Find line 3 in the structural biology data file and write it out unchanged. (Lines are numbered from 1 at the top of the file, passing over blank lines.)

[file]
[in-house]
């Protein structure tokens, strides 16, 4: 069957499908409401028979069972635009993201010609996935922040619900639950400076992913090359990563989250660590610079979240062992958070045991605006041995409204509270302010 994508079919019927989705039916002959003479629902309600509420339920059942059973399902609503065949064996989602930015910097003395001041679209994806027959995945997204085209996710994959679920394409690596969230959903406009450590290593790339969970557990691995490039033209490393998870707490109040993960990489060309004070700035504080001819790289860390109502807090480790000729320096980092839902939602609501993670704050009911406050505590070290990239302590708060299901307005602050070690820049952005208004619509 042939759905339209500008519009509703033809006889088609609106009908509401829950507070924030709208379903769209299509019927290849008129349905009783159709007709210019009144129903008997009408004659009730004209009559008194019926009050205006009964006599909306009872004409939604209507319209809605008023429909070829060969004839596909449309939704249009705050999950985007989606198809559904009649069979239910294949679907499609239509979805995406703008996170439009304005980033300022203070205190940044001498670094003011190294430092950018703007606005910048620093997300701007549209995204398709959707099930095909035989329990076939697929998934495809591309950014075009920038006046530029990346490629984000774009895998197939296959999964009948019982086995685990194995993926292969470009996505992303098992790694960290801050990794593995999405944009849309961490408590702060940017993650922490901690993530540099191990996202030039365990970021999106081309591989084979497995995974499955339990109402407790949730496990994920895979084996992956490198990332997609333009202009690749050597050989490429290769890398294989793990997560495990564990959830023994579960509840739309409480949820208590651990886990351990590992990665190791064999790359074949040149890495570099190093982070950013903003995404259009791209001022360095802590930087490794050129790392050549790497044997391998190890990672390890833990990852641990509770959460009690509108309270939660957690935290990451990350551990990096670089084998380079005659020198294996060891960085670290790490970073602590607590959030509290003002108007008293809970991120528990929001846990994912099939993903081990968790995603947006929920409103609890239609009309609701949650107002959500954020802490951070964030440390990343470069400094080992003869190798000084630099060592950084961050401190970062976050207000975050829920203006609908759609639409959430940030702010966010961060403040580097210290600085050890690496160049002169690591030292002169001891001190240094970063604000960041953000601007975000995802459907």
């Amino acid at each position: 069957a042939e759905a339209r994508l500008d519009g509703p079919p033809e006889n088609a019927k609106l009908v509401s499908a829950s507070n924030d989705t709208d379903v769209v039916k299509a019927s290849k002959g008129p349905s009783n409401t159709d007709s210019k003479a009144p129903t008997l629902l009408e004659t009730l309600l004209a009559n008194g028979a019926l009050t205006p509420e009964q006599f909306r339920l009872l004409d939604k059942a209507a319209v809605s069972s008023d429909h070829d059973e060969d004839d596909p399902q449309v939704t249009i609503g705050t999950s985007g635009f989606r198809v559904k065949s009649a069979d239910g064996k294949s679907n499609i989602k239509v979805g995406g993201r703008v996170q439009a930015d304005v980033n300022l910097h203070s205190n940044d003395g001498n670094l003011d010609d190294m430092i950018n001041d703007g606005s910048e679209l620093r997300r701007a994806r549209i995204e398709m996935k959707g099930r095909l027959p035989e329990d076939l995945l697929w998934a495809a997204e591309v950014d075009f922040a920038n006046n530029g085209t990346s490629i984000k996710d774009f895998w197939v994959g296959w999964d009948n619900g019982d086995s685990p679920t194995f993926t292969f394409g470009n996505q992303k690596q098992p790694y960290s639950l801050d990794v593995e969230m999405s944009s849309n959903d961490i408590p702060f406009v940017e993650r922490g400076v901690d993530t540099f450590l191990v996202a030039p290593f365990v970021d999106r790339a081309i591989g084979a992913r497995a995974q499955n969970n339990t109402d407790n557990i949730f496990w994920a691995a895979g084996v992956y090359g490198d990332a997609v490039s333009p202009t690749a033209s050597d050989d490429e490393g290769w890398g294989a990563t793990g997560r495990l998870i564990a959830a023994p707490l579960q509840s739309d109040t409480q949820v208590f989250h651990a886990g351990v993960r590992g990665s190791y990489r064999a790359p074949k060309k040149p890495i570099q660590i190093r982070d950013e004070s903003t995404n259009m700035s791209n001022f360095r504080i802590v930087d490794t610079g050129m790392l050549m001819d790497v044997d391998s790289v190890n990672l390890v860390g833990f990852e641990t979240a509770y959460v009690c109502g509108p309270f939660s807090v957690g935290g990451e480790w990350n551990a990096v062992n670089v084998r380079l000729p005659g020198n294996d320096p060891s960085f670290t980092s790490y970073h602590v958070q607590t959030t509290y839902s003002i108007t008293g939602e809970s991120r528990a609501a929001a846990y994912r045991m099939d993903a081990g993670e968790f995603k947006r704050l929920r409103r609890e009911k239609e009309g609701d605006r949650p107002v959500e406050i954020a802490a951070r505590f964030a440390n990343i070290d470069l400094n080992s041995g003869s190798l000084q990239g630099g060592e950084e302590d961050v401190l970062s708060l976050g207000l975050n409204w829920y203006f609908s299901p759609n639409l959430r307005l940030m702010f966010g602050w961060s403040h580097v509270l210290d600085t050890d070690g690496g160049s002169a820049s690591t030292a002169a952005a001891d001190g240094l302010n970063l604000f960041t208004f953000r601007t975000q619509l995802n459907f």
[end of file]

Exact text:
């Amino acid at each position: 069957a042939e759905a339209r994508l500008d519009g509703p079919p033809e006889n088609a019927k609106l009908v509401s499908a829950s507070n924030d989705t709208d379903v769209v039916k299509a019927s290849k002959g008129p349905s009783n409401t159709d007709s210019k003479a009144p129903t008997l629902l009408e004659t009730l309600l004209a009559n008194g028979a019926l009050t205006p509420e009964q006599f909306r339920l009872l004409d939604k059942a209507a319209v809605s069972s008023d429909h070829d059973e060969d004839d596909p399902q449309v939704t249009i609503g705050t999950s985007g635009f989606r198809v559904k065949s009649a069979d239910g064996k294949s679907n499609i989602k239509v979805g995406g993201r703008v996170q439009a930015d304005v980033n300022l910097h203070s205190n940044d003395g001498n670094l003011d010609d190294m430092i950018n001041d703007g606005s910048e679209l620093r997300r701007a994806r549209i995204e398709m996935k959707g099930r095909l027959p035989e329990d076939l995945l697929w998934a495809a997204e591309v950014d075009f922040a920038n006046n530029g085209t990346s490629i984000k996710d774009f895998w197939v994959g296959w999964d009948n619900g019982d086995s685990p679920t194995f993926t292969f394409g470009n996505q992303k690596q098992p790694y960290s639950l801050d990794v593995e969230m999405s944009s849309n959903d961490i408590p702060f406009v940017e993650r922490g400076v901690d993530t540099f450590l191990v996202a030039p290593f365990v970021d999106r790339a081309i591989g084979a992913r497995a995974q499955n969970n339990t109402d407790n557990i949730f496990w994920a691995a895979g084996v992956y090359g490198d990332a997609v490039s333009p202009t690749a033209s050597d050989d490429e490393g290769w890398g294989a990563t793990g997560r495990l998870i564990a959830a023994p707490l579960q509840s739309d109040t409480q949820v208590f989250h651990a886990g351990v993960r590992g990665s190791y990489r064999a790359p074949k060309k040149p890495i570099q660590i190093r982070d950013e004070s903003t995404n259009m700035s791209n001022f360095r504080i802590v930087d490794t610079g050129m790392l050549m001819d790497v044997d391998s790289v190890n990672l390890v860390g833990f990852e641990t979240a509770y959460v009690c109502g509108p309270f939660s807090v957690g935290g990451e480790w990350n551990a990096v062992n670089v084998r380079l000729p005659g020198n294996d320096p060891s960085f670290t980092s790490y970073h602590v958070q607590t959030t509290y839902s003002i108007t008293g939602e809970s991120r528990a609501a929001a846990y994912r045991m099939d993903a081990g993670e968790f995603k947006r704050l929920r409103r609890e009911k239609e009309g609701d605006r949650p107002v959500e406050i954020a802490a951070r505590f964030a440390n990343i070290d470069l400094n080992s041995g003869s190798l000084q990239g630099g060592e950084e302590d961050v401190l970062s708060l976050g207000l975050n409204w829920y203006f609908s299901p759609n639409l959430r307005l940030m702010f966010g602050w961060s403040h580097v509270l210290d600085t050890d070690g690496g160049s002169a820049s690591t030292a002169a952005a001891d001190g240094l302010n970063l604000f960041t208004f953000r601007t975000q619509l995802n459907f």